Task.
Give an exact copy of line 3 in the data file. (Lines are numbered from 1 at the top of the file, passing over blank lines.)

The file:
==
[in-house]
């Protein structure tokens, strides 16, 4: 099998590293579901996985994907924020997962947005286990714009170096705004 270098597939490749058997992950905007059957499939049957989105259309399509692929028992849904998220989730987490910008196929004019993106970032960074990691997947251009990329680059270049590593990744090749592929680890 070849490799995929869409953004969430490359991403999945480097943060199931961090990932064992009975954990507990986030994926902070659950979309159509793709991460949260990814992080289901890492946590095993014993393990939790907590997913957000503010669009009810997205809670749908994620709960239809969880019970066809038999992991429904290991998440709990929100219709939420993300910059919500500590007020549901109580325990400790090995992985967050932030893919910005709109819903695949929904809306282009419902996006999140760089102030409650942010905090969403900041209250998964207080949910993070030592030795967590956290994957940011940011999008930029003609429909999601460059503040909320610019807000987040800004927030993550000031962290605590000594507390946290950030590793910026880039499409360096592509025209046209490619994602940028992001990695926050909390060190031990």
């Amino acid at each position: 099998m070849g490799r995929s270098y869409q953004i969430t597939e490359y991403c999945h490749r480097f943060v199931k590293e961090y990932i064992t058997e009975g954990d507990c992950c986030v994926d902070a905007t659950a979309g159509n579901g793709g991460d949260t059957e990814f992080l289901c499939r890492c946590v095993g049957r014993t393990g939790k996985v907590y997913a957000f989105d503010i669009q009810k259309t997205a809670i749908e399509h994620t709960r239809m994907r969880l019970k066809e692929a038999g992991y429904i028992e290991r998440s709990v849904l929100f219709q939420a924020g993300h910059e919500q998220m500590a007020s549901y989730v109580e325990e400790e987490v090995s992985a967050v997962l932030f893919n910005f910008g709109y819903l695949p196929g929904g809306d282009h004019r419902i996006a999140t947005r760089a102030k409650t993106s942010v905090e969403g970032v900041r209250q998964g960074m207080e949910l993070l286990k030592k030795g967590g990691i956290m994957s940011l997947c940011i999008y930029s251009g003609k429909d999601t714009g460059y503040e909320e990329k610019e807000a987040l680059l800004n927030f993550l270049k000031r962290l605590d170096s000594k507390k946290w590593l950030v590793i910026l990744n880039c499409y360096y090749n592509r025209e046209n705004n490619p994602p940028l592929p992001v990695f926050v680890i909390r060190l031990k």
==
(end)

């Amino acid at each position: 099998m070849g490799r995929s270098y869409q953004i969430t597939e490359y991403c999945h490749r480097f943060v199931k590293e961090y990932i064992t058997e009975g954990d507990c992950c986030v994926d902070a905007t659950a979309g159509n579901g793709g991460d949260t059957e990814f992080l289901c499939r890492c946590v095993g049957r014993t393990g939790k996985v907590y997913a957000f989105d503010i669009q009810k259309t997205a809670i749908e399509h994620t709960r239809m994907r969880l019970k066809e692929a038999g992991y429904i028992e290991r998440s709990v849904l929100f219709q939420a924020g993300h910059e919500q998220m500590a007020s549901y989730v109580e325990e400790e987490v090995s992985a967050v997962l932030f893919n910005f910008g709109y819903l695949p196929g929904g809306d282009h004019r419902i996006a999140t947005r760089a102030k409650t993106s942010v905090e969403g970032v900041r209250q998964g960074m207080e949910l993070l286990k030592k030795g967590g990691i956290m994957s940011l997947c940011i999008y930029s251009g003609k429909d999601t714009g460059y503040e909320e990329k610019e807000a987040l680059l800004n927030f993550l270049k000031r962290l605590d170096s000594k507390k946290w590593l950030v590793i910026l990744n880039c499409y360096y090749n592509r025209e046209n705004n490619p994602p940028l592929p992001v990695f926050v680890i909390r060190l031990k």